form of needles, columns, or plates.

    Differential Motion
    Cloud motion that appears to differ relative to other nearby cloud
    elements, e.g. clouds moving from left to right relative to other clouds
    in the foreground or background. Cloud rotation is one example of
    differential motion, but not all differential motion indicates rotation.
    For example, horizontal wind shear along a gust front may result in differential cloud motion without the presence of rotation.

    Differential Rotation
    In solar-terrestrial terms, the change in solar rotation rate with
    latitude. Low latitudes rotate at a faster angular rate (approx. 14
    degrees per day) than do high latitudes (approx. 12 degrees per day).

    Diffuse Ice
    In hydrologic terms, poorly defined ice edge limiting an area of
    dispersed ice; usually on the leeward side of an area of floating ice.

    (or diffluence) - A pattern of wind flow in which air moves outward
    (in a "fan-out" pattern) away from a central axis that is oriented
    parallel to the general direction of the flow. It is the opposite of confluence.

    Difluence in an upper level wind field is considered a favorable
    condition for severe thunderstorm development (if other parameters are
    also favorable). But difluence is not the same as divergence. In a
    difluent flow, winds normally decelerate as they move through the region
    of difluence, resulting in speed convergence which offsets the apparent diverging effect of the difluent flow.


    1. Direction

    2. On a buoy report, the ten-minute average wind direction measurements
    in degrees clockwise from true North.

    Direct Flood Damage
    In hydrologic terms, the damage done to property, structures, goods, etc.,
    by a flood as measured by the cost of replacement and repairs.

    Direct Hit
    A close approach of a tropical cyclone to a particular location. For
    locations on the left-hand side of a tropical cyclone's track (looking in
    the direction of motion), a direct hit occurs when the cyclone passes to
    within a distance equal to the cyclone's radius of maximum wind. For
    locations on the right-hand side of the track, a direct hit occurs when
    the cyclone passes to within a distance equal to twice the radius of
    maximum wind. Compare indirect hit, strike.

    Direct Runoff
    In hydrologic terms, the runoff entering stream channels promptly after rainfall or snowmelt. Superposed on base runoff, it forms the bulk of the hydrograph of a flood.

    Direct Solar Radiation
    The component of solar radiation received by the earth's surface only
    from the direction of the sun's disk (i.e. it has not been reflected,
    refracted or scattered).

    Directional Shear
    The component of wind shear which is due to a change in wind direction
    with height, e.g., southeasterly winds at the surface and southwesterly
    winds aloft. A veering wind with height in the lower part of the
    atmosphere is a type of directional shear often considered important
    for tornado development.

    Disappearing Solar Filament (DSF)
    In solar-terrestrial terms, the sudden (timescale of minutes to hours) disappearance of a solar filament (prominence).

    In hydrologic terms, the rate at which water passes a given point.
    Discharge is expressed in a volume per time with units of L3/T.
    Discharge is often used interchangeably with streamflow.

    Discharge Curve
    In hydrologic terms, a curve that expresses the relation between the
    discharge of a stream or open conduit at a given location and the stage
    or elevation of the liquid surface at or near that location. Also called
    Rating Curve and Discharge Rating Curve.

    Discharge Table
    In hydrologic terms,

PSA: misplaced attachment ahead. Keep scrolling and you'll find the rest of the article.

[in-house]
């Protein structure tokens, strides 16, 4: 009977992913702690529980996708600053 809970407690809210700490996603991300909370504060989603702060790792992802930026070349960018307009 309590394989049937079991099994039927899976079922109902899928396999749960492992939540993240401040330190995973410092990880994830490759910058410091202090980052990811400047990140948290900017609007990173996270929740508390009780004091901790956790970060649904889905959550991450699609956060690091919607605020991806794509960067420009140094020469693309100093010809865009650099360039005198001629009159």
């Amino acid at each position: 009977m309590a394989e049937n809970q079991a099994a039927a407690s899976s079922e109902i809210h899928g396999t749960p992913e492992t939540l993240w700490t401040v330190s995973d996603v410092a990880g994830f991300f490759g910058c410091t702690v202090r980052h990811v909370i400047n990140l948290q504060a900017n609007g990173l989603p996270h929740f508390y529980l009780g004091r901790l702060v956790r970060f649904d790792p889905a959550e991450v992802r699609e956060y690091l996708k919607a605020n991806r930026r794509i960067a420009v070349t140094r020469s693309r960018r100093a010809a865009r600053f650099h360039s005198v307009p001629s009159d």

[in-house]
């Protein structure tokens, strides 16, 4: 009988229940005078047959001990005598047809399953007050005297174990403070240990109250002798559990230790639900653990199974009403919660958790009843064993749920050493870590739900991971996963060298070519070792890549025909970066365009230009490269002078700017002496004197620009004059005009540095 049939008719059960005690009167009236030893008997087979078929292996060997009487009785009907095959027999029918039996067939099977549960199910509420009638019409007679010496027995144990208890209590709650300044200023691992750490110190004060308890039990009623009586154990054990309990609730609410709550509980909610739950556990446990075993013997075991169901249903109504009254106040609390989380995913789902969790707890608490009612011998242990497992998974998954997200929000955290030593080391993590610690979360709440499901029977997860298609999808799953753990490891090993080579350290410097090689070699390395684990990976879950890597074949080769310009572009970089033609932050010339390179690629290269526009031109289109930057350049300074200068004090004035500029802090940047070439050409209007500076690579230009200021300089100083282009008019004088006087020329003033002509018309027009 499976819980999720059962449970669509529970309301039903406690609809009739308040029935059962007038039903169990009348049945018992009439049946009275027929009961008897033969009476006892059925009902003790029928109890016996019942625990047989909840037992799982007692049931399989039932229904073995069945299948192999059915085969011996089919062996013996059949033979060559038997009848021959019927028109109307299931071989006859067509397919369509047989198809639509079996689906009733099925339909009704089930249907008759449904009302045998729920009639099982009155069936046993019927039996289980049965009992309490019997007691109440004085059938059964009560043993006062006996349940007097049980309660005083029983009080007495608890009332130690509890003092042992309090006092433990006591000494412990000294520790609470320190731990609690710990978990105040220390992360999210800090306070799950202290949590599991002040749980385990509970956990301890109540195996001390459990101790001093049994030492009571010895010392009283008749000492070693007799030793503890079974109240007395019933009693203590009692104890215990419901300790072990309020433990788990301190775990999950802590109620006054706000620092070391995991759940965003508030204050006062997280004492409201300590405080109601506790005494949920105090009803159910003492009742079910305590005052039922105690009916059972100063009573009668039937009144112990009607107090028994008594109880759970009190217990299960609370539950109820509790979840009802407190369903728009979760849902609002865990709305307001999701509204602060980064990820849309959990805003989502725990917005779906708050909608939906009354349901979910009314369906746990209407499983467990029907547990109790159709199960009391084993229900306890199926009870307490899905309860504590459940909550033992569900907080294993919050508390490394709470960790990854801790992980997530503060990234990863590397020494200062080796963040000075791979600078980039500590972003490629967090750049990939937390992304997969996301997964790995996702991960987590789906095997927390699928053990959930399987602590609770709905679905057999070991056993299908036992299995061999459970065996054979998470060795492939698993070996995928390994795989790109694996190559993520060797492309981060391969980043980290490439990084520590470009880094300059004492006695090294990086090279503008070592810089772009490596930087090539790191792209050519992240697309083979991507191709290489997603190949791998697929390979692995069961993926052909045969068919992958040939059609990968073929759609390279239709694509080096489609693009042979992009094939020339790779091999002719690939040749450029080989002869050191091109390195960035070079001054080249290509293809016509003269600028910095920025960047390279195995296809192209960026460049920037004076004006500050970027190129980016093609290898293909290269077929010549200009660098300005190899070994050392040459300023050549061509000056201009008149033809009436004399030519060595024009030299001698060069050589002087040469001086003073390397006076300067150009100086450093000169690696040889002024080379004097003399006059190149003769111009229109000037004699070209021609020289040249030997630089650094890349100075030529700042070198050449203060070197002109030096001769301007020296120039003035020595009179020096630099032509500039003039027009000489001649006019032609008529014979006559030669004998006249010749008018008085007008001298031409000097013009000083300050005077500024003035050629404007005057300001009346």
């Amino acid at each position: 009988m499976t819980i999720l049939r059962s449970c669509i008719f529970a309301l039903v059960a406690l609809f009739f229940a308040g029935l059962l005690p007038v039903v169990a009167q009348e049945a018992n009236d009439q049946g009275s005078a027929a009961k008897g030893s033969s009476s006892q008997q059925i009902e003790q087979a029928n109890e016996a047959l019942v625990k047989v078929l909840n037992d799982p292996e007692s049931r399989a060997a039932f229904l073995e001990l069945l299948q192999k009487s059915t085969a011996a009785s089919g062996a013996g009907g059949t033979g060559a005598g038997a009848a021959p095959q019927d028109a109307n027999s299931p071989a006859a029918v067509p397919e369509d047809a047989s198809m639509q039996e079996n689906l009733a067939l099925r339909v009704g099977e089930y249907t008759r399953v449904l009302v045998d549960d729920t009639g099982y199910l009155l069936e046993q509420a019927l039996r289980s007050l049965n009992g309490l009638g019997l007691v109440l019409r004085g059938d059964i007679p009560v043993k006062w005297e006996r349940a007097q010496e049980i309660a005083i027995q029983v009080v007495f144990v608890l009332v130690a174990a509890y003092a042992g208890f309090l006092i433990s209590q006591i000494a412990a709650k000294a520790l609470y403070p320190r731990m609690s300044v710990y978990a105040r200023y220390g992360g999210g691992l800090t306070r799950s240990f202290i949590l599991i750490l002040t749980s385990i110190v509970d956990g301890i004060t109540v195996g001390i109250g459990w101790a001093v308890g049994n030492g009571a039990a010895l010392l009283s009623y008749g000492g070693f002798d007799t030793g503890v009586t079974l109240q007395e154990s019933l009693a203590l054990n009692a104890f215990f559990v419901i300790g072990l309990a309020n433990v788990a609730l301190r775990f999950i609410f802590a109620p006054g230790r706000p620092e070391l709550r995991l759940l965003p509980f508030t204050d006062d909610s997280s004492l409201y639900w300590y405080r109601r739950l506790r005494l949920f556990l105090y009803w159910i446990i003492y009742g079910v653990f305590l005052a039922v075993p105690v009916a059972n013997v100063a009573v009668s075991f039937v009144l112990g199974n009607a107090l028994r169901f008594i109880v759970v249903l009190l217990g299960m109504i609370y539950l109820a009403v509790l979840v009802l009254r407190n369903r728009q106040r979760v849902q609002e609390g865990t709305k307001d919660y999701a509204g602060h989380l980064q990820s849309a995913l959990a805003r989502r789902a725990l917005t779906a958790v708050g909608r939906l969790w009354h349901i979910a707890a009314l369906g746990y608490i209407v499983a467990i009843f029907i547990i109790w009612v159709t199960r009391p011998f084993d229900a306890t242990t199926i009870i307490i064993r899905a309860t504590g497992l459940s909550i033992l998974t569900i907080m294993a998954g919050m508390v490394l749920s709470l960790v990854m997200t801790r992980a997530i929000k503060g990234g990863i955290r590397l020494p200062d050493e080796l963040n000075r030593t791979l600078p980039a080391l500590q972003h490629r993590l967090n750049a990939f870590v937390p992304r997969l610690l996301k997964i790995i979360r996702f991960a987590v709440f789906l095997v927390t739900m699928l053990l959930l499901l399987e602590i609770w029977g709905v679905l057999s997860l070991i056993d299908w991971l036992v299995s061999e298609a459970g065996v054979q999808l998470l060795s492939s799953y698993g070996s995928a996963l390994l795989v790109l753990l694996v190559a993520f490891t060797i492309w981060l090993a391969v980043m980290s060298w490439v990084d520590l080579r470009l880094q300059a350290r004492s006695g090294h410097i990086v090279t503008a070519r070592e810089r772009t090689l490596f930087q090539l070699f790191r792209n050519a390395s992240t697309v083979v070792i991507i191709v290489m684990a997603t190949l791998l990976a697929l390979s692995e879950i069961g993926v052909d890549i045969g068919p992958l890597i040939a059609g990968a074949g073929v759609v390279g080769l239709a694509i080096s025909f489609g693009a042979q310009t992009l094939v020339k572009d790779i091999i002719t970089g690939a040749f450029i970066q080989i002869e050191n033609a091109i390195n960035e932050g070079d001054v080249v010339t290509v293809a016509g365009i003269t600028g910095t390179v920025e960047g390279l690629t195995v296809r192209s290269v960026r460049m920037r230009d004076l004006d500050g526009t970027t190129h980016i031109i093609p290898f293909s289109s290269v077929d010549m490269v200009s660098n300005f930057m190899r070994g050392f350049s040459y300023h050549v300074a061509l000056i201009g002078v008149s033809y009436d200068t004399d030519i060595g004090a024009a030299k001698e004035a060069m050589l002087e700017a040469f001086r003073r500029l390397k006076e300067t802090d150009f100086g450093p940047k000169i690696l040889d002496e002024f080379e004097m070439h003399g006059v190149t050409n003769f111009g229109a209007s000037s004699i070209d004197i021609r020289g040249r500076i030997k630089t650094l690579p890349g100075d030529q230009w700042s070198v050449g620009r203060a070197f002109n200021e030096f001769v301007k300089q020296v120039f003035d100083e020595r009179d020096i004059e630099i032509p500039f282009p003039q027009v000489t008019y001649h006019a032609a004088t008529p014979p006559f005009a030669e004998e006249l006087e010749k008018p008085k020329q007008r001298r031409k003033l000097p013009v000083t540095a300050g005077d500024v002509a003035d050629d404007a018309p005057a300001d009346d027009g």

1. A table showing the relation between two mutually dependant quantities
    or variable over a given range of magnitude.

    2. A table showing the relation between the gage height and the discharge
    of a stream or conduit at a given gaging station. Also called a Rating

    Equipment that measures and records the size distribution of raindrops.

    The visible surface of the sun (or any heavenly body) projected against
    the sky.

    The process of separating radiation into various wavelengths.

    Distribution (Hydro)Graph
    In hydrologic terms, a unit hydrograph of direct runoff modified to show
    the proportions of the volume of runoff that occur during successive
    equal units of time.

    Daily; related to actions which are completed in the course of a calendar
    day, and which typically recur every calendar day (e.g., diurnal
    temperature rises during the day, and diurnal falls at night).

    Diurnal Cycles
    Variations in meteorological parameters such as temperature and relative humidity over the course of a day which result from the rotation of the
    Earth about its axis and the resultant change in incoming and outgoing radiation.

    Diurnal Temperature Range
    The temperature difference between the minimum at night (low) and the
    maximum during the day (high).

    The expansion or spreading out of a vector field; usually said of
    horizontal winds. It is the opposite of convergence. Divergence at upper
    levels of the atmosphere enhances upward motion, and hence the potential
    for thunderstorm development (if other factors also are favorable).

    In hydrologic terms, the taking of water from a stream or other body of
    water into a canal, pipe, or other conduit.

    In hydrologic terms, the high ground that forms the boundary of a
    watershed. A divide is also called a ridge.

    Dividing Streamline
    In the blocked flow region upwind of a mountain barrier, the streamline
    that separates the blocked flow region near the ground from the
    streamlines above which go over the barrier.

    Dividing Streamline Height
    The height above ground of the dividing streamline, as measured far
    upwind of a mountain barrier. See dividing streamline.



    Department of Natural Resources



    Dobson Unit
    Unit used to measure the abundance of ozone in the atmosphere. One Dobson
    unit is the equivalent of 2.69/ x 1016 molecules of ozone/cm2.

    Department of Commerce

    Development and Operations Hydrologist

    The regions on either side of the equator where air pressure is low and